2. Private partner will be selected for management of existing government schools through bidding with government sponsoring 100% students. The state will select the schools based on educational backwardness of the area.

For new schools:

3. Private partner will be selected for establishing new schools in blocks other than Educationally Backward Blocks through bidding. Government will sponsor 40% students paying fee as per fee in other government schools. The remaining 60% students will pay fee prescribed by the private partner as per law.

4. Private partner will establish new schools in Educationally Backward Blocks through bidding with government sponsoring 100% students.

The health centres given to private partners who would provide doctors, paramedics and all staff, and would offer free outpatient department services, and 24-hour emergency services. The government is yet to release a policy document on details of the shape of the shift in delivering health facilities.

Questions remain

Congress leader Jitendra Singh, a former Member of Parliament, said bringing in private players in health and education will lead to commercialisation of these basic services. “The government’s aim is to lower its costs of providing health and education services but this won't work,” he said. “We have already seen previous attempts fail, such as the outsourcing of the Mewat Vikas Board scheme for girls’ education, which failed to deliver anything.”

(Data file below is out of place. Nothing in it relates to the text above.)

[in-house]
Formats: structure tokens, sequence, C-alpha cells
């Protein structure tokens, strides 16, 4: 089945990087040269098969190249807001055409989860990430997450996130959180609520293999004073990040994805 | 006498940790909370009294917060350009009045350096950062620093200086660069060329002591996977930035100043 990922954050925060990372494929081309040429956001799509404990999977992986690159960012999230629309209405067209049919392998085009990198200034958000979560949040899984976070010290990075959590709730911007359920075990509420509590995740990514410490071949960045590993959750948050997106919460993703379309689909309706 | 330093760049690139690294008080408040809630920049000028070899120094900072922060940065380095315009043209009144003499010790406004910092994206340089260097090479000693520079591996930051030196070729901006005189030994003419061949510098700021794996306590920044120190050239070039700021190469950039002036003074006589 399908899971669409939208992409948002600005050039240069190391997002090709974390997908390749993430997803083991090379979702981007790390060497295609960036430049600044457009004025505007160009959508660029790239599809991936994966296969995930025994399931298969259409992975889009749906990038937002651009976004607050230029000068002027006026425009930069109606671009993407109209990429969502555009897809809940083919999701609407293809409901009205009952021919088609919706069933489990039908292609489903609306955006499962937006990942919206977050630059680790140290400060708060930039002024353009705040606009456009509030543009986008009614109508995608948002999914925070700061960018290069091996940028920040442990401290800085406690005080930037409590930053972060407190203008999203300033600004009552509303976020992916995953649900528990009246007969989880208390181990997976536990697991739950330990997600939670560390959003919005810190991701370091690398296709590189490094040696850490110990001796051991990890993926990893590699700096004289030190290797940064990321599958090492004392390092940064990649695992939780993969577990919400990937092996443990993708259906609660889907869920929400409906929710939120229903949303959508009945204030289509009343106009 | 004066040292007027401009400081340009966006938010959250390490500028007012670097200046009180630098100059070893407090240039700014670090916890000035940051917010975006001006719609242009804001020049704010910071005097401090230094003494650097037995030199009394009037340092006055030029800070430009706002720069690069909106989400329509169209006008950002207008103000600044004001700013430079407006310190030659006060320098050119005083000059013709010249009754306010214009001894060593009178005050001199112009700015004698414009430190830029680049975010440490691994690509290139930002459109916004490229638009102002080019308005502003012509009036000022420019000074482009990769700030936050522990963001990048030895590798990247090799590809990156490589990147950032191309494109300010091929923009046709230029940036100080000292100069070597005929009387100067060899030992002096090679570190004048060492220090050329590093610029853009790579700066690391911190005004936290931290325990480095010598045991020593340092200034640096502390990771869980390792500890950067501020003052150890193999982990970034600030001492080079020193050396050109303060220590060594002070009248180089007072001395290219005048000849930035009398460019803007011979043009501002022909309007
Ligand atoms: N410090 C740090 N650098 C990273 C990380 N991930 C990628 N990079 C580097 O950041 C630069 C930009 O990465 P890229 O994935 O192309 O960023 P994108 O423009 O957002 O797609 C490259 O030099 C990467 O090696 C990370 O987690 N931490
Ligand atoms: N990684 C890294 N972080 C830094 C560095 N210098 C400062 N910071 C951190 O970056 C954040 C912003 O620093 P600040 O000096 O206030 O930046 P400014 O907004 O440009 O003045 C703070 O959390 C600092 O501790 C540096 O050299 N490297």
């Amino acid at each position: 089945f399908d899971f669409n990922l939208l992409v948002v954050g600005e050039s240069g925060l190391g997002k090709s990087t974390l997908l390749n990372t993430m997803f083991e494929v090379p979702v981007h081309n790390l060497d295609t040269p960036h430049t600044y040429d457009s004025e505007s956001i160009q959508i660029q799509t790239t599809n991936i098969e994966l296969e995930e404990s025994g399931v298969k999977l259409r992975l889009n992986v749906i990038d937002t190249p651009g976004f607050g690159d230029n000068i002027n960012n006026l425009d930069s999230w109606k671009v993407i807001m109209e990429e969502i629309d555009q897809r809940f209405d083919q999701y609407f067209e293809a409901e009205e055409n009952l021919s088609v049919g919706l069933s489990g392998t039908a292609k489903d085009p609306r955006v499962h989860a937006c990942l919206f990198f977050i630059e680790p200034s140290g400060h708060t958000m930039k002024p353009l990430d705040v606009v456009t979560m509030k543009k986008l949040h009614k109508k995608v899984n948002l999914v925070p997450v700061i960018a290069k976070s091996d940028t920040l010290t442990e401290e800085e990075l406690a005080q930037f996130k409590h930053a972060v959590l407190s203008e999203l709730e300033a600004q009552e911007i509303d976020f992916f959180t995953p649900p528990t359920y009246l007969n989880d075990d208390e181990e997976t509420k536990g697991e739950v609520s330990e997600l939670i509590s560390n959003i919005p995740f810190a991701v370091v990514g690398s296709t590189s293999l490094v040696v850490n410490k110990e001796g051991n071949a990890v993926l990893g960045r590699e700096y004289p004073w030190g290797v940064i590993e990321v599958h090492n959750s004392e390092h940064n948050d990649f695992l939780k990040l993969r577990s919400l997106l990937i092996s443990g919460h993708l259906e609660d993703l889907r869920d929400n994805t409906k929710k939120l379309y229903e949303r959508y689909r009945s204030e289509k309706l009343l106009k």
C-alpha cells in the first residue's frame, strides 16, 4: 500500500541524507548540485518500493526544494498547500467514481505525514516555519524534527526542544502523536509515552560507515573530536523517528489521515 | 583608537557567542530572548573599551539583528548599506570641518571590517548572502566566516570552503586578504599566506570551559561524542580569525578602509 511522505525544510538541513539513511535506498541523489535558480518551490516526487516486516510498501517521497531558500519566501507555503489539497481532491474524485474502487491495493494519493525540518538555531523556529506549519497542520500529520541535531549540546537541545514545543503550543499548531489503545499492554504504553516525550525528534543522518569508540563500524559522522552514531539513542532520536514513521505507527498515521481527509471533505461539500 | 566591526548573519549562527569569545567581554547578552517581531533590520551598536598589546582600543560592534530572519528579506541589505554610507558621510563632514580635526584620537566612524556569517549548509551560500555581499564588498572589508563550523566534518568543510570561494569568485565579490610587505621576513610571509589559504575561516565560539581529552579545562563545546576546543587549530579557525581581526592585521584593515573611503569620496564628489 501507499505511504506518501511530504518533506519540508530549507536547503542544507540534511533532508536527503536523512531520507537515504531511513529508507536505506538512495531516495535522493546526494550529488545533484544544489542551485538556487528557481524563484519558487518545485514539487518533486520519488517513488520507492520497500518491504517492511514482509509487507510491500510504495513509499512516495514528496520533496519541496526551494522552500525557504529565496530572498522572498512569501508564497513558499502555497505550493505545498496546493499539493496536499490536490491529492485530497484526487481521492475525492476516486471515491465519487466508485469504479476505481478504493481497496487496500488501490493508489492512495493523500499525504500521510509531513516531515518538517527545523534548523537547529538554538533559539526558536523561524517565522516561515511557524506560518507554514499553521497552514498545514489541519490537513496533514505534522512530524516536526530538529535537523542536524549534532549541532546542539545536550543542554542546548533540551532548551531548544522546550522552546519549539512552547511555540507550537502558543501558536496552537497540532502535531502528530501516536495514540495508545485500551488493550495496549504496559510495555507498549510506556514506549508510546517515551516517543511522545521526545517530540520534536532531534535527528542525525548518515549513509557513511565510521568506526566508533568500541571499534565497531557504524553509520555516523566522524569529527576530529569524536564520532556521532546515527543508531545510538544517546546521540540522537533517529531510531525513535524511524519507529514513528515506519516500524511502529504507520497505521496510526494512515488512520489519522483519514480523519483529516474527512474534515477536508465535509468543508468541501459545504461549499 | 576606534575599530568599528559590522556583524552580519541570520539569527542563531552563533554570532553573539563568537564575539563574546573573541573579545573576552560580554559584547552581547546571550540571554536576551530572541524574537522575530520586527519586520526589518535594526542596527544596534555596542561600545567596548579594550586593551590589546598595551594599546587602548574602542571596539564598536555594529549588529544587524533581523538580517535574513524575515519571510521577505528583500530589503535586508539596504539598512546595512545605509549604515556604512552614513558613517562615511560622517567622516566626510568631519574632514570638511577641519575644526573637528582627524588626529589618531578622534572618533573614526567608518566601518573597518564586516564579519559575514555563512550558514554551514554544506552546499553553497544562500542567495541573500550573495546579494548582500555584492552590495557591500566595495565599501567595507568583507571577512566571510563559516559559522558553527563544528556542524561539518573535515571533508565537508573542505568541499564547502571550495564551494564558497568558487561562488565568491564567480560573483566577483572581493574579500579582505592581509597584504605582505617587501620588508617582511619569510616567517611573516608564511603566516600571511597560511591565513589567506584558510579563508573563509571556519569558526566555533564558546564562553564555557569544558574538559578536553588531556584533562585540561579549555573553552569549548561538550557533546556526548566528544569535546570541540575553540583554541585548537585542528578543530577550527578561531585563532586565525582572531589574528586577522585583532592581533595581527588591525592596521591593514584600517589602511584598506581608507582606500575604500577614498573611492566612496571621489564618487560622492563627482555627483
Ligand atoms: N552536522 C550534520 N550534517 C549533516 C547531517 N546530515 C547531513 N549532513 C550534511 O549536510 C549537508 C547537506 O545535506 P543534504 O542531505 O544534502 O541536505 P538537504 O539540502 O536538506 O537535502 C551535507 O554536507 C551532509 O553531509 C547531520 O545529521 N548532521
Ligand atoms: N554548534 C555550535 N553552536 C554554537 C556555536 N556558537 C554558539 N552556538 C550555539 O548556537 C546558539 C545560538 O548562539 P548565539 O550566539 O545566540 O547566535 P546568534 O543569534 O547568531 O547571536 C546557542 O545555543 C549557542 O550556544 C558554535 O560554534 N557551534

Activists of Jan Swasthya Abhiyan, a group of civil society organisations working on public health too, said the Rajasthan government was ignoring the evidence and lessons from previous experiments in Uttarakhand, Bihar, Chhattisgarh where the state governments had faced serious setbacks while bringing in private players into delivering primary health services. “In some of these places the private companies gave up within no time and refused to run the health facilities as they felt that their profits were getting compromised. They found it difficult to run the health facilities within the allotted government funds,” said activist Chhaya Pachauli.

Amra Ram, a former MLA and Communist Party of India (Marxist) leader pointed out that the PPP education policy contradicts the law, the Right of Children to Free and Compulsory Education Act 2009, which states that the state will provide free and compulsory education to all children between ages 6 and 14. He termed the proposals the “biggest loot of public money”.